3. We are certainly willing, and anxious, to work with the County on the question of long range planning in the expected growth areas. The idea of a five-person committee is certainly a reasonable approach
Our discussion last evening started to drift into details and interpretation of some of the points in the proposal. I commented that there are several points that have to be clarified, or better defined, as we move along in our discussions. The main question right now was >Is Council comfortable with the basic principles as outlined above?= And the answer was yes. I was authorized to speak to you this morning and discuss this proposal.
I would respectfully suggest that in your discussion of this proposal, your first question should be whether you also subscribe to the basic points. If you do, then we should immediately sit down and work out the details and clarify the language.
One point that our attorney Sam Fritschner brought up. The basic points that we are concerned about can be a matter of a contractual arrangement between our two bodies, binding on future commissions.
Some of the other points, such as planning issues, policy establishment, etc., would not be binding and should be handled in some other manner than part of a contract.
I would make this further comment. Any contract of this nature requires the enthusiastic support of the parties involved. With that support, as bumps appear in the road, we overcome them and move forward for the good of the entire community. Without that support, any agreement will always have problems and will probably not work in the long run. If we are able to come together on this issue, I feel that in the first two years we will make it work. Most of us will be here for at least that length of time, and if we set a good pattern of working together, it will be more difficult for future boards to screw it up.
We are ready!@
Commissioner Kumor distributed a AProposed Sewer Agreement Outline@. She and Mayor Niehoff called this agreement a Memorandum of Understanding and decided that it would expire in five years to give plenty of time to deal with the issues.
The initial goal of this agreement was to deal with some of the City=s immediate needs. The other part of the agreement is to address the long term issues that are of concern to Henderson County.
Renee reviewed the following:
connects to the Mud Creek gravity line to provide Flat Rock sewer service
takes over maintenance of Mud Creek lines
charges the Mud Creek customers the same fee structure as customers in the
Village of Flat Rock, this includes a surcharge for debt service
agrees to compensate County for lines that are later annexed similar to the
system in the >86 agreement
agrees to treat sewage of the Mud Creek Basin
will not extend sewer lines into unincorporated areas of Mud Creek Basin, unilaterally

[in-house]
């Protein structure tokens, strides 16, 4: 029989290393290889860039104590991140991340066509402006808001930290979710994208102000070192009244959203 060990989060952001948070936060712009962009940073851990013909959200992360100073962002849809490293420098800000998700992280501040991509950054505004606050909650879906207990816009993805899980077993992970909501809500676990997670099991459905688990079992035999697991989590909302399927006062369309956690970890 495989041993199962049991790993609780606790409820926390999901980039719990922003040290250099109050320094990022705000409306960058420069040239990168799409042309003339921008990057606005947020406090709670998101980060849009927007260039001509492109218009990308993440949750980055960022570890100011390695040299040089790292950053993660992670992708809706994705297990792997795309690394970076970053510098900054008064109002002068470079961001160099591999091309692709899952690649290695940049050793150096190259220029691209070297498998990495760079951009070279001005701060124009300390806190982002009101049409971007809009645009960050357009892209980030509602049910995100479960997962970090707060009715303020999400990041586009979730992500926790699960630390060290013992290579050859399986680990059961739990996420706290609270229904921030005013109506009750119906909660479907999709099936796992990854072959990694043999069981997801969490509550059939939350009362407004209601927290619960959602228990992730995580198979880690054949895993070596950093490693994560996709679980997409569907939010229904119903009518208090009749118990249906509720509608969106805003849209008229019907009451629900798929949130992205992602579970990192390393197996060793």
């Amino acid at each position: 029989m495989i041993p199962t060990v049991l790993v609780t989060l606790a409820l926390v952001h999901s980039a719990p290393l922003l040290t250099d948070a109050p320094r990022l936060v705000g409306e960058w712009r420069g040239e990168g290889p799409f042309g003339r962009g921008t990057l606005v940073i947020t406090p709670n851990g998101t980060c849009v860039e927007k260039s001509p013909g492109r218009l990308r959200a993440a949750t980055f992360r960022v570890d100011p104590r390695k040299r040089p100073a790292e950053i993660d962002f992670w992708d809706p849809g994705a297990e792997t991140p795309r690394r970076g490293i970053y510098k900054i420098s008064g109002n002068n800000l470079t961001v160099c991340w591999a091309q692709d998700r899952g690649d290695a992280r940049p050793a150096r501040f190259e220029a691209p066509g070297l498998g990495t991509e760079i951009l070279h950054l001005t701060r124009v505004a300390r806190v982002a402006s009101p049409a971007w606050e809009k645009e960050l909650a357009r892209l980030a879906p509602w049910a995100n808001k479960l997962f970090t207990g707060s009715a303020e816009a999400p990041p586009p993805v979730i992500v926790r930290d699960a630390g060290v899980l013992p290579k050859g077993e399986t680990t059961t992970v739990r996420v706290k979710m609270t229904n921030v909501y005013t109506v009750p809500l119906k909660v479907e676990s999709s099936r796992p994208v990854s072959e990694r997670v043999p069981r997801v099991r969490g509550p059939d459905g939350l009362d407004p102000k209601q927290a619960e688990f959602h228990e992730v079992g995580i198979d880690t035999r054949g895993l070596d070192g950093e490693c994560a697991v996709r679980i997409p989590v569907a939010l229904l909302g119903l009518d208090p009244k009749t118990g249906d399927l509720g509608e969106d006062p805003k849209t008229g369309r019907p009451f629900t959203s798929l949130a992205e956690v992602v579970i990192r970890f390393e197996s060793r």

rates for Mud Creek customers are the same as all other customers outside the City
is not required to pay up front costs for sewer plant
eliminates allocation system
develop a funding mechanism for Mud Creek that does not rely on surcharge
for maintenance and expansion
During these five years the City and County must:
establish same/similar sewer policies
develop a long range plan for Mud Creek that addresses possible annexations,
public health and safety, overall treatment capacity of the sewer plant
relative to growth
organize a body to monitor long range plan that will be composed of two City
members and two county members, the four selecting the Chair, a fifth
redraw Mud Creek and Cane Creek districts to realistically reflect drainage area
address realigning service relative to district lines, for example, Mtn. Home
discharge should go to Cane Creek
In five years, if these goals are not met:
The County has the option to take back operation and maintenance of the Mud
The City will purchase a portion of the transmission line reflecting the per cent of
us by city customers within municipal boundaries
If in five years, goals have been met, the agreement will be renewed as a permanent method of operation.
During the intervening years, developing a long range plan should resolve issues such as capacity, annexation plans, funding responsibilities.
Chairman Hawkins asked that Commissioners Kumor and Moyer meet with representatives of the City Council to look at what kinds of things both Boards would be interested in in a Memorandum of Understanding. He mentioned four areas that were of particular interest to him:
C fee structure
C funding mechanisms
C functioning of the Board - working on expansions
C final status of the 1986 agreement
He gave this subcommittee an April deadline.
CANE CREEK WATER & SEWER DISTRICT
Fletcher Elementary School Project
David Nicholson and Gary Tweed updated the Board following the last Joint Facilities Meeting. Gary Tweed recommended a forced main for the new Fletcher School. This would allow sufficient line for other customers to tie into the line. Henderson County would take over the line as part of the Cane Creek system. It was recommended that they allow other customers to tie into it. Each property owner would have to have their own pump system and maintain it.
This was for the Board=s information. No action was requested at this time. Gary further suggested that we inform the School Board of what we intend to do.
MILLS RIVER SEWER PROJECT
Gary Tweed reminded the Board that at the last workshop, staff was authorized to work with William G. Lapsley & Associates to get a contract put together for the Mills River project. Gary presented the proposal to the Board for William G. Lapsley & Associates to do the work on an hourly rate basis, not to exceed certain amounts for certain functions of the job. This was written up in a standard engineering contract. Gary felt that each item was well within accepted engineering costs.
Following discussion, Commissioner Kumor made the motion to accept the recommendation of Gary Tweed to approve the Engineering Agreement and authorize the Chairman to sign. All voted in favor and the motion carried.